By Alisdair Suttie 20 June 2012
Citroen has just announced it will be building two new versions of its DS4. The C4 Elysee and C4 L are both saloons and neither will be offered in the UK, which is a shame as this is just the sort of distinct model differentiation the DS4 needs.
In its five-door hatch form, the DS4 simply looks too much like the C4 it’s based on, yet it has a higher price and less to commend it. For those seeking a more individual Citroen, the DS3 is a sweet handling and fun small car and the newly launched DS5 is a swish looking machine. The DS4 falls down the crack between this pair.
Aside from its dumpy looks, which should be one of the DS4’s main selling points but most certainly are not, this DS model only appears to offer a compromised prospect instead of something more stylish.
The driving position offers a slightly raised seat, which is at odds with the coupe-like styling of the car. It also only fits where it touches the driver’s frame, so comfort is not on the agenda, which again is at odds with the idea of a Citroen bearing the ‘DS’ badge.
It gets worse in the rear seats, once you’ve negotiated the perilously sharp rear windows that caught out the upper arm on more than one occasion with a whimperingly painful jolt. There’s little head- or legroom in the back seats and, incredibly, the rear windows don’t open. For a car potentially used by families, this is just a no-no.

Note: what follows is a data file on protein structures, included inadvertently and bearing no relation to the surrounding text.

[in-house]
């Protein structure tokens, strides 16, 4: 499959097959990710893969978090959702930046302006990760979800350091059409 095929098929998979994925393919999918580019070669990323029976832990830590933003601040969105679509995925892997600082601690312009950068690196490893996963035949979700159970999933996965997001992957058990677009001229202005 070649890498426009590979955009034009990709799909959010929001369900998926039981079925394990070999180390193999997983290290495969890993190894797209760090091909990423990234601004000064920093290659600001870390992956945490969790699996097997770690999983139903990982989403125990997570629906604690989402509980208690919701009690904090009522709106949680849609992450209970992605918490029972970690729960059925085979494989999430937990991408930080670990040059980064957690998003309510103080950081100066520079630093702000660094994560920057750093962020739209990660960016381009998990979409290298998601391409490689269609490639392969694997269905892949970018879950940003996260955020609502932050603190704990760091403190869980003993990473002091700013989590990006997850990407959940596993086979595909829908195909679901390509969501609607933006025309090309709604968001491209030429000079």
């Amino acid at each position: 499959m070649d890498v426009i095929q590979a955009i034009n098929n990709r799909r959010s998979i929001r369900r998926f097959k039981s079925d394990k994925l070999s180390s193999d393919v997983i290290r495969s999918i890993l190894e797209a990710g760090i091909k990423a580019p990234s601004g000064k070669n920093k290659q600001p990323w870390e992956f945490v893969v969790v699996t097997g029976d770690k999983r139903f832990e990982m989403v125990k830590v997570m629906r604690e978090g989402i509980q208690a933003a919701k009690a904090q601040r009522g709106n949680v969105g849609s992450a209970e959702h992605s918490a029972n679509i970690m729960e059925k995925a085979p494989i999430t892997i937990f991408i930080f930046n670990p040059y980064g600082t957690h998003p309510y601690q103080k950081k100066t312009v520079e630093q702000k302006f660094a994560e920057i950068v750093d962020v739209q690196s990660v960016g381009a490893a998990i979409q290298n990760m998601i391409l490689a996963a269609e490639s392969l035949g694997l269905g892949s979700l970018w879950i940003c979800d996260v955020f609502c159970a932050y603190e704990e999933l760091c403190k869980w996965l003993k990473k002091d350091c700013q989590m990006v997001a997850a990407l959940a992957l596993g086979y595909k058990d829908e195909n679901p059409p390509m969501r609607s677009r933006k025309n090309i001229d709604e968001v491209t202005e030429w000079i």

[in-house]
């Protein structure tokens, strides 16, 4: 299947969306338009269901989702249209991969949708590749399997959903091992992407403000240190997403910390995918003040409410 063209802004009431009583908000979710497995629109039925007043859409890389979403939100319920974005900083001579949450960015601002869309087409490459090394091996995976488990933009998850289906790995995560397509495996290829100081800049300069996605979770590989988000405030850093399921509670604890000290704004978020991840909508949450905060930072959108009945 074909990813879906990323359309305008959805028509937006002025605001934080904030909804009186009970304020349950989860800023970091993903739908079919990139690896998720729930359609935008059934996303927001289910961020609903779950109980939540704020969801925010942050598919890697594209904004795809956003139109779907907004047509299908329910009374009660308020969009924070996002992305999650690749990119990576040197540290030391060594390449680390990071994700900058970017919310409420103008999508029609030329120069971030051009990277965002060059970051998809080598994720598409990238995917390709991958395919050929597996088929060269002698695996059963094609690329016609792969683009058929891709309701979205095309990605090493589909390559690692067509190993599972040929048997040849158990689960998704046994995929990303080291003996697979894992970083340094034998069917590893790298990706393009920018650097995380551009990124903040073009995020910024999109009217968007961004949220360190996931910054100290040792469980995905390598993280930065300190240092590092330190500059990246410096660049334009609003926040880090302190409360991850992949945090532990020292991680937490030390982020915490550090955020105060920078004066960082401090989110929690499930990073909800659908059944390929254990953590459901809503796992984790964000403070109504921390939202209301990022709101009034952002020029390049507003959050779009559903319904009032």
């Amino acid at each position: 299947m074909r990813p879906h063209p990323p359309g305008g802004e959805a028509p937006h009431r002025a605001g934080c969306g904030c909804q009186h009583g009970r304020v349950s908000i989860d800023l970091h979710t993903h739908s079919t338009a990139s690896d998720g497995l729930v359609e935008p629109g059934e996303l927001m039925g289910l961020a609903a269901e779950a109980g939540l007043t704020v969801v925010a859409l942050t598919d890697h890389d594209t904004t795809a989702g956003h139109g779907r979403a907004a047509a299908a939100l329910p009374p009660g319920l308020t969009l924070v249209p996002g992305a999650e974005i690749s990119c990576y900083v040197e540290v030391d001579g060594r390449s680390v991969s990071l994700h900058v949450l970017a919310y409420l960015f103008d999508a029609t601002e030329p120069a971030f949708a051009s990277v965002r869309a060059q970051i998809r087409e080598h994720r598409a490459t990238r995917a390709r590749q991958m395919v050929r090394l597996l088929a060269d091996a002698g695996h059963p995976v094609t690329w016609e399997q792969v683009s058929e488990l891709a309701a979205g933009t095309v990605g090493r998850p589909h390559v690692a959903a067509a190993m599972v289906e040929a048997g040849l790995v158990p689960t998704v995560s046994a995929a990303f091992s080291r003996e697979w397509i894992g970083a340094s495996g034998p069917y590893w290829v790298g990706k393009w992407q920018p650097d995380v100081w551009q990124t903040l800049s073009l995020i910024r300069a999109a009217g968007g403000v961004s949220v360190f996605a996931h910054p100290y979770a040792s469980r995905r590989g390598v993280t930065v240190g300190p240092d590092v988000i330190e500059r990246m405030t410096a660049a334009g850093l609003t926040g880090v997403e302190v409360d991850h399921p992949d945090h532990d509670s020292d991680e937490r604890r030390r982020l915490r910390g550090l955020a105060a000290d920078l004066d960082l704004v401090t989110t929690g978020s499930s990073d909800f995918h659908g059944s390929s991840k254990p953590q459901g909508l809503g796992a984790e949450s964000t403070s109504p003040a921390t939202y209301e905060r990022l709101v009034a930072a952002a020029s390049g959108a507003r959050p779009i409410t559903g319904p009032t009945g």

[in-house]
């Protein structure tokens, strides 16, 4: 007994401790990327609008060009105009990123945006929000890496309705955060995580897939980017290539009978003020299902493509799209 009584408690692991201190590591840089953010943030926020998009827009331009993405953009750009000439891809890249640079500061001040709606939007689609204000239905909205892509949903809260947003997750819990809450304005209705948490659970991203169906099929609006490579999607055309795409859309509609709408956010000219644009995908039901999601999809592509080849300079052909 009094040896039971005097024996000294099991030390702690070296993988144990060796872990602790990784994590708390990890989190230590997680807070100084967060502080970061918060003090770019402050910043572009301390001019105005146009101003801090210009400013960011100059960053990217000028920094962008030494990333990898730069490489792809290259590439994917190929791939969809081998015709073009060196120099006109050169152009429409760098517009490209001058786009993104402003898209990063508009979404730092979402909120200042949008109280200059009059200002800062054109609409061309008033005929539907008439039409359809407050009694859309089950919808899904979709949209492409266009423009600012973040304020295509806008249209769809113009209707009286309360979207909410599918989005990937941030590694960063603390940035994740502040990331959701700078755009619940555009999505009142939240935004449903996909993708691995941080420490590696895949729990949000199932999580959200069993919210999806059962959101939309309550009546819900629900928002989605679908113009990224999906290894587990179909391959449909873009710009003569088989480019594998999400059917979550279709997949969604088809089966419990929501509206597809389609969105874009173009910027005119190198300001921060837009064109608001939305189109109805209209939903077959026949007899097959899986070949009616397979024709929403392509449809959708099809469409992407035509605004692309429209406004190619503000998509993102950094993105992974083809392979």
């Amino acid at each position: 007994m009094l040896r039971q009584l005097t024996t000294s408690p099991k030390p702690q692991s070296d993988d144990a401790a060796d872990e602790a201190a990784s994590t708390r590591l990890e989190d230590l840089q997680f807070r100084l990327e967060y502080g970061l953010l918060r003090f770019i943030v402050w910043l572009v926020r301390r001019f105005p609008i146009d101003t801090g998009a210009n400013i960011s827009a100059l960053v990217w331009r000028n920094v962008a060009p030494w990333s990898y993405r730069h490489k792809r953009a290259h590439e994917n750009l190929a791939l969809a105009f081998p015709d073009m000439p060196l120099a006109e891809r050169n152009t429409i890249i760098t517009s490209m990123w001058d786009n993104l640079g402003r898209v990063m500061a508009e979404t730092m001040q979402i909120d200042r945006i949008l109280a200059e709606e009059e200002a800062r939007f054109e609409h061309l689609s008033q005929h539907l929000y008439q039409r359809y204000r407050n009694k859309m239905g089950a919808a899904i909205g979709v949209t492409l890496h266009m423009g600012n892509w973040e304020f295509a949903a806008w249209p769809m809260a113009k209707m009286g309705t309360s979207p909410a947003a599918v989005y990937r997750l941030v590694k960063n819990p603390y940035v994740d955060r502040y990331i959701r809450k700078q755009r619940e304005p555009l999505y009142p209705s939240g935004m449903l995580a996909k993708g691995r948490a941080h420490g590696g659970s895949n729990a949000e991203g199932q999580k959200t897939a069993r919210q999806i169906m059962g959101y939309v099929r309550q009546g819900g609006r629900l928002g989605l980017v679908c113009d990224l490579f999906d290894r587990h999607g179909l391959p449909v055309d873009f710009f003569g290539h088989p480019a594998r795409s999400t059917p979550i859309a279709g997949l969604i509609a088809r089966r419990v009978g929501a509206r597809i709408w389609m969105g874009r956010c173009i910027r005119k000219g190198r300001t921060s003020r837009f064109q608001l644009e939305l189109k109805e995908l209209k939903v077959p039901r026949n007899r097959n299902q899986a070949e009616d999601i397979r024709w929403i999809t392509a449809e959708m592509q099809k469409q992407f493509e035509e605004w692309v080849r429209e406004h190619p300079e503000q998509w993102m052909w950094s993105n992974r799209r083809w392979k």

Compounding the DS4’s misery in the practicality stakes, the decent sized boot was greatly reduced in capacity by the optional Denon hi-fi jutting into the luggage bay.
Oh dear, let’s hope the driving experience redeems the DS4 as our hopes were high after the fun of the DS3 impressed us so much at its launch.
Sadly, it was not to be, even though our test car was fitted with a 161bhp 2.0-litre turbodiesel that should have made the small hatch DS4 quite a charger.
From rest to 62mph in 9.3 seconds is reasonable on paper, but the car didn’t feel as brisk on the road and any hard acceleration or overtaking was accompanied by too much noise. There’s enough flexibility in the engine, thanks to 251lb.ft of shove, to leave the car in the upper gears and that is the best way to drive the DS4 as it keeps the engine’s chatter at a further distance.
As for the gearbox itself, the lever’s action misses the sweet and precise feel of those in the DS3. It’s the same for the DS4’s handling, which is merely adequate where a DS3’s is nimble and engaging.
The DS4 is further hampered by a ride that is much too harsh for the UK’s hole-punched roads. It never takes a break from jiggling and jolting the car’s occupants and is completely at odds with anything that DS badge may once have stood for.
Does the DS4 pull it back on economy and emissions, allowing us to overlook some of its shortcomings? No, it doesn’t and 134g/km of carbon dioxide output in a small hatch in this day and age is just not good enough, especially one costing £22,950 before you add any of the options fitted to this test car.
With combined fuel economy of 55.4mpg, the DS4 HDi 160 is on a par with rivals for efficiency. However, in every other respect, the DS4 is found badly wanting and leaves us badly wanting Citroen to do something to rectify the situation. So, how about, Citroen, give us the C4 Elysee and C4 L for a bit of fun and variety?